- Immunizations are one of the best ways to protect yourself from serious diseases, many of which can be life threatening.
- The purpose of a vaccine is to stimulate the body's defense system to prepare it for a future encounter with an infectious disease.
- Certain health conditions can dramatically increase a traveler's risk. If you’re pregnant or have a chronic medical condition such as allergies, asthma, diabetes, or epilepsy, be sure to consult a healthcare professional or a Kelsey-Seybold Travel Medicine professional prior to departure.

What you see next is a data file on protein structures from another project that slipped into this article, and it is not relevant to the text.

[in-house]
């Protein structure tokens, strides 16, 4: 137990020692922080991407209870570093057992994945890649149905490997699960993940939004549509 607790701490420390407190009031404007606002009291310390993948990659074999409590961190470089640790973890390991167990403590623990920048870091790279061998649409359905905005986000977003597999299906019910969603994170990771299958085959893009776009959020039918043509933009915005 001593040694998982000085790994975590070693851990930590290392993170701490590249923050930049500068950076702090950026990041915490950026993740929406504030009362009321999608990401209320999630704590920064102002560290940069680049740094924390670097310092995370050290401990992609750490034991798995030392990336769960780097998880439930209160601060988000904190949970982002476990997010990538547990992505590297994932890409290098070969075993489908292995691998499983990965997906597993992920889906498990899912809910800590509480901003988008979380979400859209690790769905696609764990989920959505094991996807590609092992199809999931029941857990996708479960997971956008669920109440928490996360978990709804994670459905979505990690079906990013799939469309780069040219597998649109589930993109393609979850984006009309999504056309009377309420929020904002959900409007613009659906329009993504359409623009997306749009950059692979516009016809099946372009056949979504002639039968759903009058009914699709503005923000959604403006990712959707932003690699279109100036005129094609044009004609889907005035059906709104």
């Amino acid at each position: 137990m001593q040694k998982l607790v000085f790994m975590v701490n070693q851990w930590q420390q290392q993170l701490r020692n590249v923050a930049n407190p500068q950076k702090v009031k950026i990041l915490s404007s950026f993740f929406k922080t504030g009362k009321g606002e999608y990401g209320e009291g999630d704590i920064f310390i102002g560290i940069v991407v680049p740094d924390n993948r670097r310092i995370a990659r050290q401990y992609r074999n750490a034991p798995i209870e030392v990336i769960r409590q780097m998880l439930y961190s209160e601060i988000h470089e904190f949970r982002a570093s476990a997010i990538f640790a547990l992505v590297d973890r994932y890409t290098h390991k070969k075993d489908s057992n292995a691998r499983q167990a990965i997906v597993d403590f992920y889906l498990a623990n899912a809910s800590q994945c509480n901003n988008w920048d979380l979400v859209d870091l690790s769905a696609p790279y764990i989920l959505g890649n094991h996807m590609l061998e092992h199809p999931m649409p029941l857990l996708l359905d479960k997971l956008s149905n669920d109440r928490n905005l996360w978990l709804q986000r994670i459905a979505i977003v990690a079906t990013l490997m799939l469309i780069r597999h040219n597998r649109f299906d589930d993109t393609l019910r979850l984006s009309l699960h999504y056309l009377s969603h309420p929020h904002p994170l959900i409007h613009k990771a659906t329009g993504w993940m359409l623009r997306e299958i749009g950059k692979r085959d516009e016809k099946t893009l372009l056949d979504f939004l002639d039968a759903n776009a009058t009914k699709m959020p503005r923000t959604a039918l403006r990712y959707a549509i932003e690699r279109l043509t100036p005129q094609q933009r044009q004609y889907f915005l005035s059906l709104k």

There are three types of immunizations:
All adults should update tetanus and diphtheria immunizations every 10 years, even if there aren’t plans to travel.
Some countries will require proof of these immunizations before entry:
Depending on your itinerary, planned activities and current health status, your healthcare professional may recommend one or more of these immunizations:
- Hepatitis A
- Hepatitis B
- Japanese encephalitis
- Measles, mumps, rubella
- Yellow fever
If traveling with children, additional vaccines may be required for them. Consult with their pediatrician or a Kelsey-Seybold Travel Medicine specialist.